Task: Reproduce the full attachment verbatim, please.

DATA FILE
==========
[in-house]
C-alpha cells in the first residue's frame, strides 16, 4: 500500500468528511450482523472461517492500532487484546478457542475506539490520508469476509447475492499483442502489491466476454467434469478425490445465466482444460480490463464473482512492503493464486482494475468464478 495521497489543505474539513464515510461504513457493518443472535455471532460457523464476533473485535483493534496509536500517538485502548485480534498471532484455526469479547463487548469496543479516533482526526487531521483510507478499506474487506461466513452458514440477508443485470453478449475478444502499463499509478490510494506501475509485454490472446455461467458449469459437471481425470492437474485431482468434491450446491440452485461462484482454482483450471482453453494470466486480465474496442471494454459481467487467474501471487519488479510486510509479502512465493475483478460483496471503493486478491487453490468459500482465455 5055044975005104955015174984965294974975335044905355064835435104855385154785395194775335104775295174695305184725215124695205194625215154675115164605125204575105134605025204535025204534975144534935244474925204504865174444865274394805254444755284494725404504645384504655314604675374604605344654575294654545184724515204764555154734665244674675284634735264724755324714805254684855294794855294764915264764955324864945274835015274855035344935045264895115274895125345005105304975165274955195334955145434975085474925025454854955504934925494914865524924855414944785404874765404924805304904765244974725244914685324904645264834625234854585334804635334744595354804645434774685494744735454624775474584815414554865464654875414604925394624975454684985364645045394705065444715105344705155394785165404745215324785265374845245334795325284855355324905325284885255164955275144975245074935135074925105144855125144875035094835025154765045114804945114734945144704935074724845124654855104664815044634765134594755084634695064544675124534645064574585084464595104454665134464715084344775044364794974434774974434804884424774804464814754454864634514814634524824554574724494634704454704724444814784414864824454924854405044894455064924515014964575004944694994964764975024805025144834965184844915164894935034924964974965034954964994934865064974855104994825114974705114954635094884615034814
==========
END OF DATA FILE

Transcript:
[in-house]
C-alpha cells in the first residue's frame, strides 16, 4: 500500500468528511450482523472461517492500532487484546478457542475506539490520508469476509447475492499483442502489491466476454467434469478425490445465466482444460480490463464473482512492503493464486482494475468464478 495521497489543505474539513464515510461504513457493518443472535455471532460457523464476533473485535483493534496509536500517538485502548485480534498471532484455526469479547463487548469496543479516533482526526487531521483510507478499506474487506461466513452458514440477508443485470453478449475478444502499463499509478490510494506501475509485454490472446455461467458449469459437471481425470492437474485431482468434491450446491440452485461462484482454482483450471482453453494470466486480465474496442471494454459481467487467474501471487519488479510486510509479502512465493475483478460483496471503493486478491487453490468459500482465455 5055044975005104955015174984965294974975335044905355064835435104855385154785395194775335104775295174695305184725215124695205194625215154675115164605125204575105134605025204535025204534975144534935244474925204504865174444865274394805254444755284494725404504645384504655314604675374604605344654575294654545184724515204764555154734665244674675284634735264724755324714805254684855294794855294764915264764955324864945274835015274855035344935045264895115274895125345005105304975165274955195334955145434975085474925025454854955504934925494914865524924855414944785404874765404924805304904765244974725244914685324904645264834625234854585334804635334744595354804645434774685494744735454624775474584815414554865464654875414604925394624975454684985364645045394705065444715105344705155394785165404745215324785265374845245334795325284855355324905325284885255164955275144975245074935135074925105144855125144875035094835025154765045114804945114734945144704935074724845124654855104664815044634765134594755084634695064544675124534645064574585084464595104454665134464715084344775044364794974434774974434804884424774804464814754454864634514814634524824554574724494634704454704724444814784414864824454924854405044894455064924515014964575004944694994964764975024805025144834965184844915164894935034924964974965034954964994934865064974855104994825114974705114954635094884615034814